The story follows Commander Shepard (male or female, your choice) as they hunt down a rogue Council agent called Saren, exploring worlds, piecing together a crew and doing whatever work the Alliance throws your way. While the main story revolves around the hunt, side quests pad out the experience and provide some world-building, as well as opportunities to earn more XP and gear. Mass Effect has a reputation for being a cinematic game, and you are asked how you want to respond to events in the form of dialogue and actions. This also builds Shepard into a character of their own, allowing the player to shape them into a noble and patient hero, a temperamental child who punches folk, or someone in between. These narrative moments fuel the game in a big way and become as addictive as the combat.
The changes to the HUD and the Mako’s aiming system are very welcome, and you can feel that the combat has been tightened up to a certain degree. I’ve only been playing through as an Engineer class but have found the combat abilities to be responsive and much more effective than I remember them being, though the aiming of said abilities can feel hit or miss at times. Also, the squad members have never looked better, and the way that they weigh in on events that occur as you play is one of the little bits of magic about the Mass Effect series as a whole. Tinkering with loadouts and armour takes on a life of its own too as you find yourself in pursuit of those sweet higher numbers!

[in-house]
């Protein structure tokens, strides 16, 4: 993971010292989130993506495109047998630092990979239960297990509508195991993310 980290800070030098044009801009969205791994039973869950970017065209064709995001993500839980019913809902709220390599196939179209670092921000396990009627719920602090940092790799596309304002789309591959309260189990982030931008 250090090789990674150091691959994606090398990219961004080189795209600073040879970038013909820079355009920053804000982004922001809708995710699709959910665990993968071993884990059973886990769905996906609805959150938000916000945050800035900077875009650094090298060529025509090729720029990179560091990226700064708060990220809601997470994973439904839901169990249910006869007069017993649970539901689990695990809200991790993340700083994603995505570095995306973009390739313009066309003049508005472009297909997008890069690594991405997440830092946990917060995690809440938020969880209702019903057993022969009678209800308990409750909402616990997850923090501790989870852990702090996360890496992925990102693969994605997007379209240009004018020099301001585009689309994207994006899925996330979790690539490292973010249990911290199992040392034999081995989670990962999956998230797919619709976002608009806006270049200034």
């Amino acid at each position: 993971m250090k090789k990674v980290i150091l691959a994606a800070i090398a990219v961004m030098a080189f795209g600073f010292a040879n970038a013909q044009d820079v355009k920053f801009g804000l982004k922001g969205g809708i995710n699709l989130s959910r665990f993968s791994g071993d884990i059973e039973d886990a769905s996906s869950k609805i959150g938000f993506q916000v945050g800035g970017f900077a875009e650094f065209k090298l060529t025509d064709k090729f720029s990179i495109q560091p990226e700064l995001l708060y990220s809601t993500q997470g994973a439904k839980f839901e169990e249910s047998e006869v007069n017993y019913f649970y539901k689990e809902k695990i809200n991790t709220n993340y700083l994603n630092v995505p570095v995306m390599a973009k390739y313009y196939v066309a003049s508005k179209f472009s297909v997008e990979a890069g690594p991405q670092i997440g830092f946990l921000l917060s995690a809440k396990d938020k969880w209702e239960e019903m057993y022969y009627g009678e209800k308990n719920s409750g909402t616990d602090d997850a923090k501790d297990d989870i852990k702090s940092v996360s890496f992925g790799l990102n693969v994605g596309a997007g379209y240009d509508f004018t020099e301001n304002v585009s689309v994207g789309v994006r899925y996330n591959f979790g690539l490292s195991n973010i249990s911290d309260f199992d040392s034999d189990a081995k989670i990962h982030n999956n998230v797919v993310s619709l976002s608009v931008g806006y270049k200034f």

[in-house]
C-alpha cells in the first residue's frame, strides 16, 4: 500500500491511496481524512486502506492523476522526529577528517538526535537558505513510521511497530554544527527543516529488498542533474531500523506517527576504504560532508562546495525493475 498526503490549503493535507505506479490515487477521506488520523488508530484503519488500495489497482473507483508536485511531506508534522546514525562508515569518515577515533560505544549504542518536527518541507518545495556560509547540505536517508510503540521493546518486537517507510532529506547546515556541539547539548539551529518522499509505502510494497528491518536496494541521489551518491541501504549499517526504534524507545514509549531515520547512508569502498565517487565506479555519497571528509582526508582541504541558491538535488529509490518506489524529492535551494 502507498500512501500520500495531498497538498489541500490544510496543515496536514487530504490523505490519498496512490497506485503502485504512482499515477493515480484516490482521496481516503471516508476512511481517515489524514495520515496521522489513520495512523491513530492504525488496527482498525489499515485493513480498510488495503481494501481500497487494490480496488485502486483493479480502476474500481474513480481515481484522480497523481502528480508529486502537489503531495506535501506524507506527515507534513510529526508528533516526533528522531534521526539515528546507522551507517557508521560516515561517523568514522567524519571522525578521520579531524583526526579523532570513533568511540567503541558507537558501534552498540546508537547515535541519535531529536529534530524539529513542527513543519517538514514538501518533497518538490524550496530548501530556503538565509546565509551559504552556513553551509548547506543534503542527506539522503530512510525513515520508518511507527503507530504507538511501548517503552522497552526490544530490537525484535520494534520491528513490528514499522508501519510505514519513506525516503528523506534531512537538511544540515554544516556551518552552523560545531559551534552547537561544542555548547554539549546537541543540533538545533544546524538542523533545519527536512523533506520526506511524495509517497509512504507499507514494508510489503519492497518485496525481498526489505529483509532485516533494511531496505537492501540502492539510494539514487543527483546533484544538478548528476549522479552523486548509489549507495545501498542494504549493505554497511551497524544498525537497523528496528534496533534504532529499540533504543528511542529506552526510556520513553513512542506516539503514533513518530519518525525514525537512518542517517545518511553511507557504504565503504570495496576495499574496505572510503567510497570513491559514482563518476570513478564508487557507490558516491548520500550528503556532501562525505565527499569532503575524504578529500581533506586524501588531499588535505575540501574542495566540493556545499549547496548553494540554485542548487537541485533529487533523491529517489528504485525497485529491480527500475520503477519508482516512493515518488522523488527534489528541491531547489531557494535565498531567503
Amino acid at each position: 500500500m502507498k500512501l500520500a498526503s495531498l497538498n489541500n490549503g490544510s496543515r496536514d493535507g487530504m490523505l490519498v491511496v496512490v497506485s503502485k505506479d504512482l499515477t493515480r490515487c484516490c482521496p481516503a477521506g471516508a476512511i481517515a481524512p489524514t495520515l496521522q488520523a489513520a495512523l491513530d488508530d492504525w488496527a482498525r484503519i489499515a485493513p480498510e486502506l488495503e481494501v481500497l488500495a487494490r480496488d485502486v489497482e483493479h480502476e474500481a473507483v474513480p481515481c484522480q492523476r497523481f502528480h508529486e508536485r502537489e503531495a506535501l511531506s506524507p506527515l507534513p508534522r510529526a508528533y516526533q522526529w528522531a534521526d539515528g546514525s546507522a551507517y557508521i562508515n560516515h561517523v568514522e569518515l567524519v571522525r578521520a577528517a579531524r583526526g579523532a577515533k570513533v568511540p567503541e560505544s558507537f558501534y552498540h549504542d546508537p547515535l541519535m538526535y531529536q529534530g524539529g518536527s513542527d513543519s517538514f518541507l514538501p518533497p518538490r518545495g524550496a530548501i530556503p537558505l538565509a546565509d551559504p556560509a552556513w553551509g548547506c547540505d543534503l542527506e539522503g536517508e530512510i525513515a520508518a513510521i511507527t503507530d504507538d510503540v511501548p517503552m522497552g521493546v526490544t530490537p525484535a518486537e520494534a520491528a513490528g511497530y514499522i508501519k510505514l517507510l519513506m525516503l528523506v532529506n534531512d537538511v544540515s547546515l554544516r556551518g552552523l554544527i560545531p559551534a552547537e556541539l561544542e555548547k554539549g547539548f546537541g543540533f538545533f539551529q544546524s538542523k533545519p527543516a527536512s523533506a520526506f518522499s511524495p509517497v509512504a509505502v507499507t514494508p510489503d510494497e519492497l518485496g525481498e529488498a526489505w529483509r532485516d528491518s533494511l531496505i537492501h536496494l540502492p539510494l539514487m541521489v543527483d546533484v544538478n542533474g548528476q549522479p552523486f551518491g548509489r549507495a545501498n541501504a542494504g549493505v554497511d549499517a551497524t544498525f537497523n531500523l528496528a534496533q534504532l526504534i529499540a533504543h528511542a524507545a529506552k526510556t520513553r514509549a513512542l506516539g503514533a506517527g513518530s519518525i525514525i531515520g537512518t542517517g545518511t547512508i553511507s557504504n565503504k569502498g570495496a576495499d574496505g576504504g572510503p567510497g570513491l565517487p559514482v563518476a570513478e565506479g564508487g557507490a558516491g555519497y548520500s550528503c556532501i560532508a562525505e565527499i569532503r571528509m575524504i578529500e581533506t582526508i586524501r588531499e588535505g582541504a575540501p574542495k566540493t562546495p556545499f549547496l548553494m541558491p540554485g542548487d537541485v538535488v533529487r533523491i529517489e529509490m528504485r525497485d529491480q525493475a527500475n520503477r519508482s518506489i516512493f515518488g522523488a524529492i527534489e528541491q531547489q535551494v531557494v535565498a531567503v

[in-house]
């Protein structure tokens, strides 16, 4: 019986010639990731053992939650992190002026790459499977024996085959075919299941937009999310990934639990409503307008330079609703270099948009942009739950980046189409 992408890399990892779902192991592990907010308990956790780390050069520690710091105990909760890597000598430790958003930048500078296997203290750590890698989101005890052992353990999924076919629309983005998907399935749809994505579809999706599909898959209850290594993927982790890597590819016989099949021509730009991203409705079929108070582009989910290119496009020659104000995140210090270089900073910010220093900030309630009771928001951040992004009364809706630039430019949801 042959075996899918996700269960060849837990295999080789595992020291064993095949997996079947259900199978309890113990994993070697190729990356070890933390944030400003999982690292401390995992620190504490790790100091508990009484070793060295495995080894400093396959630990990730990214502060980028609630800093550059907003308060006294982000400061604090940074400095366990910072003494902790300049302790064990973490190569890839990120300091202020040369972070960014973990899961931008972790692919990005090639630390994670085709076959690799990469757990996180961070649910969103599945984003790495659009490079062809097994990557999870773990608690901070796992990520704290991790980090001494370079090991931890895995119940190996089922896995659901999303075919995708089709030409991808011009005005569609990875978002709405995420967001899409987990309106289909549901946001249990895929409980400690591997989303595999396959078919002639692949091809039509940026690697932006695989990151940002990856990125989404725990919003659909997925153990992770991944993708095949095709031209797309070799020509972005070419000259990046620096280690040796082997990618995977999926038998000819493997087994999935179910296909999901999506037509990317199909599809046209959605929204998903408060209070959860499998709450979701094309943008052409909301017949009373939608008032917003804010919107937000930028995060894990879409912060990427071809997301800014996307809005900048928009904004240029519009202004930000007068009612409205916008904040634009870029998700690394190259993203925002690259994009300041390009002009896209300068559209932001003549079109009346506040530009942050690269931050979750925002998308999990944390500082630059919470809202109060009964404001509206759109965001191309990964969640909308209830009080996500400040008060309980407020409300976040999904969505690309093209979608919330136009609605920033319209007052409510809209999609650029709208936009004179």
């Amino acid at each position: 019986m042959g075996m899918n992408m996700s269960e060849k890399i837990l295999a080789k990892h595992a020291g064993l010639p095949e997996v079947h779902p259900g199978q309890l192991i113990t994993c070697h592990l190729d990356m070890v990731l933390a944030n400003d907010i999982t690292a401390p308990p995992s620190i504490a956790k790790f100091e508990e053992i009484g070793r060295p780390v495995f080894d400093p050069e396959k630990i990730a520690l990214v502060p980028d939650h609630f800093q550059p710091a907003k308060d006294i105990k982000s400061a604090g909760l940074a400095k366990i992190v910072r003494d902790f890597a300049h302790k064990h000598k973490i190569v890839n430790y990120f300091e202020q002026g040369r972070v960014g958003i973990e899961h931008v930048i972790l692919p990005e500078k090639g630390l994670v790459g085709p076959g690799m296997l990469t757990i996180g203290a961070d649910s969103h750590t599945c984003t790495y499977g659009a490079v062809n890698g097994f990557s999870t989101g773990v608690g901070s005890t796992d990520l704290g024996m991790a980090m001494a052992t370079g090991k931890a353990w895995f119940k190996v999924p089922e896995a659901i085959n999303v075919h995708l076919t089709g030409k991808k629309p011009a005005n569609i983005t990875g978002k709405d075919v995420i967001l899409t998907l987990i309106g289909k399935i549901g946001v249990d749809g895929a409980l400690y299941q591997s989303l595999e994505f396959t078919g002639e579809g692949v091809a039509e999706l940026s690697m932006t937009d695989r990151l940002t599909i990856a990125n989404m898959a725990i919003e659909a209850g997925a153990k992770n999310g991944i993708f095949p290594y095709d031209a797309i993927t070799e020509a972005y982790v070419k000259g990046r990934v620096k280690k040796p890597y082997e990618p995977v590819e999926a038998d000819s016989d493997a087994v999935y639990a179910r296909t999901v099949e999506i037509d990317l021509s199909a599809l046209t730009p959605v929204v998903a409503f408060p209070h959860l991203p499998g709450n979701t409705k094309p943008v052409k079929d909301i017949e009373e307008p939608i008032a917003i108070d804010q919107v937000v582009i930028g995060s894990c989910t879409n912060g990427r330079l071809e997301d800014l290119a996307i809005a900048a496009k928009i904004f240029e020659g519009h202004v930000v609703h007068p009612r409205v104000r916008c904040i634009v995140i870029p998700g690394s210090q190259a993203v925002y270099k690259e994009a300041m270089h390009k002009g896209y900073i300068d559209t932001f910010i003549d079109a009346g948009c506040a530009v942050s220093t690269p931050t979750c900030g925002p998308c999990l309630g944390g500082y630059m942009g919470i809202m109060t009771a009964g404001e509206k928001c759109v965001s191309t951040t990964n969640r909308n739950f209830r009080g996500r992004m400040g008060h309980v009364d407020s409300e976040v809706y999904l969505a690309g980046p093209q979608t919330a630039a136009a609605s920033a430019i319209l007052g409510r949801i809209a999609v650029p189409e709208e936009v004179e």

Is it perfect? No. It’s easy to forget that this is no remake; there are sharper visuals and general quality of life improvements across the board but it still handles like it did over 10 years ago- that’s not necessarily a bad thing- but it is worth remembering when playing. I’ve been having issues with squadmates ignoring commands, or getting left behind and trapped at automatic doors, something I only notice when I have wandered solo into a deadly gunfight. There’s a handful of audio problems such as distortion and warping of effects that are too high in the mix (Saren’s ship, various generator noises, etc) and they can become quite ear-shredding when they are on a constant loop.